Many parents face empty nester syndrome when their youngest child leaves home.
Don't dismiss it.
8 Ways to Beat Empty Nester Syndrome
Here are 8 ways to rediscover purpose in your life now that active parenting isn't filling up your day-to-day anymore.
Revamp your home.
If you're going to start a home-based business, you should set up an office space for it at home. Many empty nesters also undertake other types of home renovations, like adding a home gym or upgrading the kitchen. Even something smaller like getting new furniture can be a nice upgrade. Now you don't have kids and their muddy shoes around to ruin it.
You might also consider adding an attachment or guest room to the house.
Downsizing for empty nesters can provide financial benefits, reduced maintenance costs, and a simpler lifestyle with less clutter.
The decision to rent out or sell your home depends on various factors including the current state of the housing market, your long-term financial goals and your personal circumstances.
Declutter your space.
If you don't want to make major changes to your home, start by simply decluttering and organizing it. For example, you probably have old paperwork—like report cards—you no longer need.
For the paperwork you need to save, like medical records and estate planning paperwork, go digital.
Pick up a gardening hobby.
Don't just revamp the interior of your home. Take a look at the exterior too. Gardening is a great way to spruce up your outside space, plus it's a fun hobby.
If you don't have space for a garden, incorporate houseplants into your living area. They make for nice decor and can help boost your mood. Get houseplants that are easy for beginners.
Consider starting a business.
If you find that you're struggling with a loss of purpose, you might want to start a business. This can be a great way to pass your time and make extra retirement money. Great business ideas for retirees include consulting, pet care, writing, and franchising. T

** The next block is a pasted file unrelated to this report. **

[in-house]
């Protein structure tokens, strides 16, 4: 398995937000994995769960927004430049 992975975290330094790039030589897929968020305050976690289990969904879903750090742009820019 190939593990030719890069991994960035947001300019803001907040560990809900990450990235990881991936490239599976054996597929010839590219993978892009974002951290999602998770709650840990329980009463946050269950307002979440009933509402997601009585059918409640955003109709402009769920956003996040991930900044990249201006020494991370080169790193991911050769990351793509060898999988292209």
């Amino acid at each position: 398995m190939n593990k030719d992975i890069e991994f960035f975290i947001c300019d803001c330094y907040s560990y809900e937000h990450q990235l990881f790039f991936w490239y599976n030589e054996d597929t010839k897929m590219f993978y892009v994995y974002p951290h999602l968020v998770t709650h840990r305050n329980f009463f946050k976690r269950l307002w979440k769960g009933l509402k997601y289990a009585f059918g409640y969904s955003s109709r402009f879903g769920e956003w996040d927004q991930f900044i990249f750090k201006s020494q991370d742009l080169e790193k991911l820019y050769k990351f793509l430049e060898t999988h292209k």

he first step in starting a business is writing a business plan. This will describe how your business is structured and run and detail the startup costs you'll need to cover.
Start exploring the world.
Many people assume that traveling is best done young. Think again!
Empty-nesters are the perfect age to travel. There are many benefits: You're still healthy and physically fit, and now you have more time with the kids gone. Plus, you probably have more money to spend on traveling than when you were in your twenties and thirties.
Make a bucket list of travel destinations you'd like to visit and start tackling it. And visit Roving Retirement for inspirational and informative articles about traveling and living abroad in retirement.
Reconnect with old friends.
Social connections are an essential part of a happy and healthy life.
Research suggests that a solid social network can even help foster good mental health and stave off problems like dementia as people get older. Now that the kids are out of the nest, you'll probably have more time to devote to your friendships. Make a point of reconnecting with your pals, for example by inviting them to coffee or planning a monthly dinner date.
Start a social club.
Reconnecting with old friends isn't always easy. For example, you may decide to move in retirement—or you may find that your friends have moved away. If you're lacking social connections, start a club to meet new people.
Trend Hunter has a list of social clubs you might try, like a book club, documentary film fans club, or art-centric club. Basically, just identify what you're passionate about and invite others to join you in that activity.
Final Word about Empty Nester Syndrome
Dealing with empty-nester syndrome can be daunting. Don't let it get the best of you.
Try the above tips, like starting a business, travelling, or downsizing into a new home, to face this new phase in life. And make the most of all the advantages.
Guest post by Elmer George
Photo Credit: Pexels.com